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> Home Directory Permissions, They keep a'changin'
[BH]boogieman
post Jul 18 2004, 01:13 PM
Post #1


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I'm new to Linux, and having a bit of trouble with some things. I can't seem to find any documentation to help me with my problems, so once again I'm asking my peers for help.

So I created a public_html in my home directory, but I couldn't access anything in it from my browser. I soon realized that the permissions on my user's home directory were set to drwx------. So I changed them to drwxr-xr-x (no, drwxr--r-- didn't work), and then I could access with my browser just fine.

The problem I'm having is that (seemingly) randomly, my home directory permissions are resetting to drwx------, apparently without me doing anything. I've tried setting these permissions as both the user and as root, and neither seems to keep it that way. Are there any ideas of what I can do about this? Has anyone else had/heard of this problem?

I'm using MandrakeLinux 9.2, if that helps. If I had to do it all over again, I would go with something else... seems like Mandrake's default settings have caused me more of a headache than the installation altogether.

Thanks a lot everyone.


--------------------
Once again, I am free to smite the world as I did in days long past.
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hughesjr
post Jul 18 2004, 10:16 PM
Post #2


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My advise, if you are on your own server, is to move the directory outside the home directory and set it up in /etc/httpd/conf/httpd.conf

There are probably scripts that check file permissions in home directories and are not happy when other people can get into your home.

In a normal install if there is only one website on the server, it normally goes in /var/www/html.

If I have more than one server, I normally put them in /var/www/[i]domain_name[/b] ... like:

/var/www/hughesjr.com and /var/www/otherdomain.com, etc.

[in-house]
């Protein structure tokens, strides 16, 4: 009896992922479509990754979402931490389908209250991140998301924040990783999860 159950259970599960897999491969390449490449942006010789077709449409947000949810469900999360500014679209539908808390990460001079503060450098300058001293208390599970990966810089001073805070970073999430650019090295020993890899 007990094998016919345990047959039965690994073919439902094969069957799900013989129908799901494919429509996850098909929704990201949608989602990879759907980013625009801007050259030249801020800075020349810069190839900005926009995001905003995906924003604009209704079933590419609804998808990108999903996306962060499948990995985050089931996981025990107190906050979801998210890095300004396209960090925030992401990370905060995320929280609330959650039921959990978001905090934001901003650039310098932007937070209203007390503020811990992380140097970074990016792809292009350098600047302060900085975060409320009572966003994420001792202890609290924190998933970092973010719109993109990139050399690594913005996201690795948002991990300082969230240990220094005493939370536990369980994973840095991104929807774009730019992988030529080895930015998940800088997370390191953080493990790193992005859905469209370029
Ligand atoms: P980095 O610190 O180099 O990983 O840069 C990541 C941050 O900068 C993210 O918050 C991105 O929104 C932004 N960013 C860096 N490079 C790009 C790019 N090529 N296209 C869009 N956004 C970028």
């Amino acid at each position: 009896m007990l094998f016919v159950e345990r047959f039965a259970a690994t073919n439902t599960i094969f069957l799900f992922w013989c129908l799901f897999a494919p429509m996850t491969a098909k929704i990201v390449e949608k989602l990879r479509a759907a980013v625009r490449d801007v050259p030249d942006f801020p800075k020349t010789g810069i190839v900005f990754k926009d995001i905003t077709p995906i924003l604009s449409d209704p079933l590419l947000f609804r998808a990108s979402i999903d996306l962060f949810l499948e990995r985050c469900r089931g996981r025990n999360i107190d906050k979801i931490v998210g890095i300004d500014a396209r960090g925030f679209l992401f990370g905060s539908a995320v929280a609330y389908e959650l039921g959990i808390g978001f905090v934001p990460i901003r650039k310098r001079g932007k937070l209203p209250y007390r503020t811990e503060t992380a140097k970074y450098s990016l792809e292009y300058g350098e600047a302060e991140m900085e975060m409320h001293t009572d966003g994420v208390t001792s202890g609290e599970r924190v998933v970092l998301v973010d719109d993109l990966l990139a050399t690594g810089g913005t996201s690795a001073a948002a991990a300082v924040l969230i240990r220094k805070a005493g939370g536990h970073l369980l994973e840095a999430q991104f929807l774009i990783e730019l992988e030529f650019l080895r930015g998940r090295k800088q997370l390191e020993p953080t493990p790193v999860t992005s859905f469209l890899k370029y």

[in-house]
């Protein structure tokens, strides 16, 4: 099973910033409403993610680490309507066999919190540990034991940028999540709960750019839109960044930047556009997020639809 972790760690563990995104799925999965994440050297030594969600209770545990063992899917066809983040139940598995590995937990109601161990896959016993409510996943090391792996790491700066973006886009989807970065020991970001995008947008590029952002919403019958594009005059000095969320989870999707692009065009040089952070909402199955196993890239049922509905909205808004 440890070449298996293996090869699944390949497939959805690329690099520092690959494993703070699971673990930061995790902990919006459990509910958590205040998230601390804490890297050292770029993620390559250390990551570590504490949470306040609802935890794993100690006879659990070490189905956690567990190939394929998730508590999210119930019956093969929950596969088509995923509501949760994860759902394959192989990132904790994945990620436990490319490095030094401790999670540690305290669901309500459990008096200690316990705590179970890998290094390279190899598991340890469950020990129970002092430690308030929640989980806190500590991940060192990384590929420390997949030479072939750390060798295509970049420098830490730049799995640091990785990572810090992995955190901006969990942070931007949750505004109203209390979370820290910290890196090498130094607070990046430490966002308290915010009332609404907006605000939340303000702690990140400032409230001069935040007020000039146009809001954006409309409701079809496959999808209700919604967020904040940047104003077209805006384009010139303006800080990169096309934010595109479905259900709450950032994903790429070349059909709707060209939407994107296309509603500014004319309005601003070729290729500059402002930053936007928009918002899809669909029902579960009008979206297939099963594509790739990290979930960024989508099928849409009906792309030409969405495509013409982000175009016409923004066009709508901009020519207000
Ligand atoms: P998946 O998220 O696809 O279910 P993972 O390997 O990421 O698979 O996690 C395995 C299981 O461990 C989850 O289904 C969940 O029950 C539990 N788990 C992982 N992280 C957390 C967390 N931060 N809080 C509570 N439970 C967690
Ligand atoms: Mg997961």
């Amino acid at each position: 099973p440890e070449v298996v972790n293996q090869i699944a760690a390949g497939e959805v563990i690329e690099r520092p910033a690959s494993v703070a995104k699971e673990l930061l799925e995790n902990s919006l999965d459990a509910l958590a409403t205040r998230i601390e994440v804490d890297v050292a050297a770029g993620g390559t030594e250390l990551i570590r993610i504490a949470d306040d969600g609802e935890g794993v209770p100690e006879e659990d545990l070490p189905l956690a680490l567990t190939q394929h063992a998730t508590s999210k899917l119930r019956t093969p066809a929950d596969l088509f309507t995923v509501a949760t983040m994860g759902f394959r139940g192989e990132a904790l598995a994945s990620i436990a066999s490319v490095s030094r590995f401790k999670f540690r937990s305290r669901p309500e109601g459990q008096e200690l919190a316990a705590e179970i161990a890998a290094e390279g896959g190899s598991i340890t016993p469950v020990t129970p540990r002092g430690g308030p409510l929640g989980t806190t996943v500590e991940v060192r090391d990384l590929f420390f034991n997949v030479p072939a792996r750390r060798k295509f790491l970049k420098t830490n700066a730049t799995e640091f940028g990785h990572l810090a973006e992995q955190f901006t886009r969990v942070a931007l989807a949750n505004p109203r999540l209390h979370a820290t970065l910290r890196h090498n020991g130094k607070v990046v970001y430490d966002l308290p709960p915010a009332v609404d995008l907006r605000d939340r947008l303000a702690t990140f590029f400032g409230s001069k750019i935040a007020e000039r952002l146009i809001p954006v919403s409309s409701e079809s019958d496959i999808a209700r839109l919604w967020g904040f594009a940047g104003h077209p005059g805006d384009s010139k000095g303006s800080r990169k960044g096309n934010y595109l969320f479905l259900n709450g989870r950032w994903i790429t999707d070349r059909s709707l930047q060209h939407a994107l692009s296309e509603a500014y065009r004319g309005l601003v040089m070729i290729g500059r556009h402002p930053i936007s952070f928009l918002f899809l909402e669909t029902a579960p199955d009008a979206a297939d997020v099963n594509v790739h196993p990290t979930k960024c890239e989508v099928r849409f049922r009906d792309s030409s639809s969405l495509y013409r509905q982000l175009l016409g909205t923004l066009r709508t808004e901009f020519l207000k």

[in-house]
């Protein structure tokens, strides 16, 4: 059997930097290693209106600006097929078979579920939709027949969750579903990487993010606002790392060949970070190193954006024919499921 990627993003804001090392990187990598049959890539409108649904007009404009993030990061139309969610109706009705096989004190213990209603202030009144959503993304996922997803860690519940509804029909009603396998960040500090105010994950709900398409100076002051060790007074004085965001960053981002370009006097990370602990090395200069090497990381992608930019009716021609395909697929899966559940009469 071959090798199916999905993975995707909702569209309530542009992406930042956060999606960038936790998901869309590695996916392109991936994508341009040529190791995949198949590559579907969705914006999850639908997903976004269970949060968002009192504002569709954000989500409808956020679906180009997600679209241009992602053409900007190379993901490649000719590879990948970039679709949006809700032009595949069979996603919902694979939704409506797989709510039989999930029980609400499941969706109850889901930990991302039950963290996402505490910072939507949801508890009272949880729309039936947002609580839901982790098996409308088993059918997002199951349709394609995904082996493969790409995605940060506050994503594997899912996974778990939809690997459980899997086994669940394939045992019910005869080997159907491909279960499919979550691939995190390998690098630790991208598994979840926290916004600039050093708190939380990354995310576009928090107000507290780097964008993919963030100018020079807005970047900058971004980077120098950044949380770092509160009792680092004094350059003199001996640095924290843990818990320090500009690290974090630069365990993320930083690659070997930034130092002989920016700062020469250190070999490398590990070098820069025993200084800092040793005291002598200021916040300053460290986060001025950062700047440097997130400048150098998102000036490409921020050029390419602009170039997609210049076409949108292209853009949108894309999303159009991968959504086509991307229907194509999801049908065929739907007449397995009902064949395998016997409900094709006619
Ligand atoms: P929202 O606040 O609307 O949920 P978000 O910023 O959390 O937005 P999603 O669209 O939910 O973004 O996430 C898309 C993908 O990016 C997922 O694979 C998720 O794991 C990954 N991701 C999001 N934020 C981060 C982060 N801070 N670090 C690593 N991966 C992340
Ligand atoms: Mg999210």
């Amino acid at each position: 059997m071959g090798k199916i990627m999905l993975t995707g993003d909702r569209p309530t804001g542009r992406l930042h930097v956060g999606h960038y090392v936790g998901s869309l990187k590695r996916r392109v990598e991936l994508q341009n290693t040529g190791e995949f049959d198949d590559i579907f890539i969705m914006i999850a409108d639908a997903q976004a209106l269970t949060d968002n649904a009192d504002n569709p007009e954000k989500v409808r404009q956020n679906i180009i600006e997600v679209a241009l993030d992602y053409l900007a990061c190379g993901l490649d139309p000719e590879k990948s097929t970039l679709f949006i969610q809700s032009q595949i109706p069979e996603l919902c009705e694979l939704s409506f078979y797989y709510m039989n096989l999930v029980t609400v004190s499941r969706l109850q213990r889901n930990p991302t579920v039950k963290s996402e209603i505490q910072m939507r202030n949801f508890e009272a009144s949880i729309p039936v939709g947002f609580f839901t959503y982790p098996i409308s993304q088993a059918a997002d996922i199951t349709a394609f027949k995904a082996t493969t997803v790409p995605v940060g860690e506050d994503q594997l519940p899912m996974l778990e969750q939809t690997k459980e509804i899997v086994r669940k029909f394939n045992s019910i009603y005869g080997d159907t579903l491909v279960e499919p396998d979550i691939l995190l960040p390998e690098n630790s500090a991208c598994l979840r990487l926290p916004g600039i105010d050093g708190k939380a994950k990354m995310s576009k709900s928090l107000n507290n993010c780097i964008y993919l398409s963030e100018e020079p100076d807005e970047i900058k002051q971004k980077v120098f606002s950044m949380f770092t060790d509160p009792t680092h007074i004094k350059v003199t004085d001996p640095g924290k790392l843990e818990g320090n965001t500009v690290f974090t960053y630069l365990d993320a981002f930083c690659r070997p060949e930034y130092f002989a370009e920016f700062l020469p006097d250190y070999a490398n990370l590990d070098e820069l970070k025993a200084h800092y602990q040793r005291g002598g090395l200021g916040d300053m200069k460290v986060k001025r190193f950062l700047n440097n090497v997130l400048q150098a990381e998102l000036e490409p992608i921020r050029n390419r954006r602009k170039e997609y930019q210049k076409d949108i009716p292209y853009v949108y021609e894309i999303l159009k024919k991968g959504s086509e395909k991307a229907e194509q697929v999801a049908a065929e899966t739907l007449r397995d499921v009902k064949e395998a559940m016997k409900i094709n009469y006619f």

That doesn't work well if you are an ISP and want to restrict people to there home directory only ... it does work OK if you have full server access.

Then in /etc/httpd/conf/httpd.conf I have this in the file:
QUOTE
<VirtualHost *:80>
    ServerName www.hughesjr.com
    ServerAlias hughesjr.com
    DocumentRoot /var/www/hughesjr.com
<Directory "/var/www/hughesjr.com">
    Options Indexes FollowSymLinks
    AllowOverride All
    Order allow,deny
    Allow from all
</Directory>
    ErrorLog logs/hughesjr.com-error_log
    CustomLog logs/hughesjr.com-access_log combined
</VirtualHost>


--------------------
Johnny Hughes
hughesjr@linuxhelp.net
Enterprise Alternatives: CentOS, WhiteBoxEL
Favorite Workstation Distros (in order): CentOS, Gentoo, Debian Sarge, Ubuntu, Mandrake, FedoraCore, Slackware, SUSE
Favorite Server Distros (in order): CentOS, WhiteBoxEL, Debian Sarge, Slackware, Mandrake, FedoraCore, Gentoo, SUSE
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[BH]boogieman
post Jul 20 2004, 01:17 AM
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Thank you much; your help is most appreciated.

I used kind of a variation of your suggestions. I made user directories under /var/www/html. So for user acraft, the directory is /var/www/html/acraft. Then, I made a symbolic link to the newly created directory from the user's home directory (that's /home/acraft) called public_html. Kind of a weird way of doing it, and I'll probably modify it as I go along. I also had to mess with the .conf files.

Anyway, now I've got another problem, which is unrelated, so I'll list it in a different thread.

Thanks again!


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